In this photo below, you can see the recently installed ribs which are untrimmed.

While Alden concentrated on planing and sanding ribs, Harold was busy threading and painting a piece of pipe that will connect to the rudder. “That’s really the trickiest part — the mechanical end. Like how to connect the metal to the wood — the engine to the boat, the rudder to the boat.”


It turns out that working on The Maria is the perfect learning situation. In Harold’s words, “This boat is a nice size . . . The nice thing is is that all the installation of an inboard engine, the rigging, the propeller shaft and shaft log and the rudder and all of the geometry of how to put all the metal and wood together, is the same on this as it is on a large boat. This is great learning tool. . . If he falls in the footsteps of his father and grandfather, this boat will be too small for him in fairly short order.”

Five months into the project, Harold and Alden have replaced the keel, sternpost, and worn timber for Maria as well as many frames. They’ve gotten the shaft log ready and the hole prepared for the rudder port. Now that the weather is warming up and the daylight hours longer, they will make real progress. Next up is sistering all of timbers, re-planking her hull, replacing her deck and cabin, installing an engine and systems, building new spars and rigging, and making sails for the vessel. They’ve set a launch date of May 27th.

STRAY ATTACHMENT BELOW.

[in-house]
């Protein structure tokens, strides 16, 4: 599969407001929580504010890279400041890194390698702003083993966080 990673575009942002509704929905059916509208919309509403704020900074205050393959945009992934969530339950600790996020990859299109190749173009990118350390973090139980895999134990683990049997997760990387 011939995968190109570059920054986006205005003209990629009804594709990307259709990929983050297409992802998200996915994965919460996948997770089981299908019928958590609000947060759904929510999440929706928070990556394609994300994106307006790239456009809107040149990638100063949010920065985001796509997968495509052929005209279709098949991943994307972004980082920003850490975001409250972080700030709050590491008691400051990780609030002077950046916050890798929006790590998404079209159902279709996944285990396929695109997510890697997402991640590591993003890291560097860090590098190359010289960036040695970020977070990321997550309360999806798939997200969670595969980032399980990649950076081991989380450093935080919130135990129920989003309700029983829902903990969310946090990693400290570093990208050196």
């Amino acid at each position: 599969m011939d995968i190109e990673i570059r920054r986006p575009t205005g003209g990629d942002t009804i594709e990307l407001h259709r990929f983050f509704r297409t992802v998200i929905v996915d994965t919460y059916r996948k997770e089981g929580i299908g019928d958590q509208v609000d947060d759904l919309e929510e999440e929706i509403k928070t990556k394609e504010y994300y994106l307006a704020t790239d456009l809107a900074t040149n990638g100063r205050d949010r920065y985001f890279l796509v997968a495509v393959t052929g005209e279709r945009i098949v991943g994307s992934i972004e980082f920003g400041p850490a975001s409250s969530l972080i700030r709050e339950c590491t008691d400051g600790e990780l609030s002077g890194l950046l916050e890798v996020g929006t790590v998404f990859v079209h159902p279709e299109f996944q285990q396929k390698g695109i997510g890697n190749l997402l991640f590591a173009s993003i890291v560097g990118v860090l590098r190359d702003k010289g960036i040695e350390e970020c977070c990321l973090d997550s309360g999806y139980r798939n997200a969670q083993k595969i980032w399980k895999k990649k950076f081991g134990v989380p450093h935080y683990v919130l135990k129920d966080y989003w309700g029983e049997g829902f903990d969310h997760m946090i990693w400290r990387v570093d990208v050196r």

Making Math Relevant, Maritime-Style


The other day, we stopped by Lowell’s Boat Shop which is situated along the banks of the Merrimack River in Amesbury, Massachusetts. The establishment dates back to 1793 and is credited with being the birthplace of the seaworthy fishing dory, once the mainstay of the fishing industry in New England.


The first floor of the rambling clapboard building houses exhibits on the shop’s storied history and the vital role that dories and skiffs have played throughout time. Sawdust still clouds the air on the second floor where skilled craftspeople build and restore dories and skiffs.

Staff and dedicated volunteers pass their maritime skills onto the next generation. Graham McKay, master boat builder and executive director, gave us a brief tour of the buildings and docks.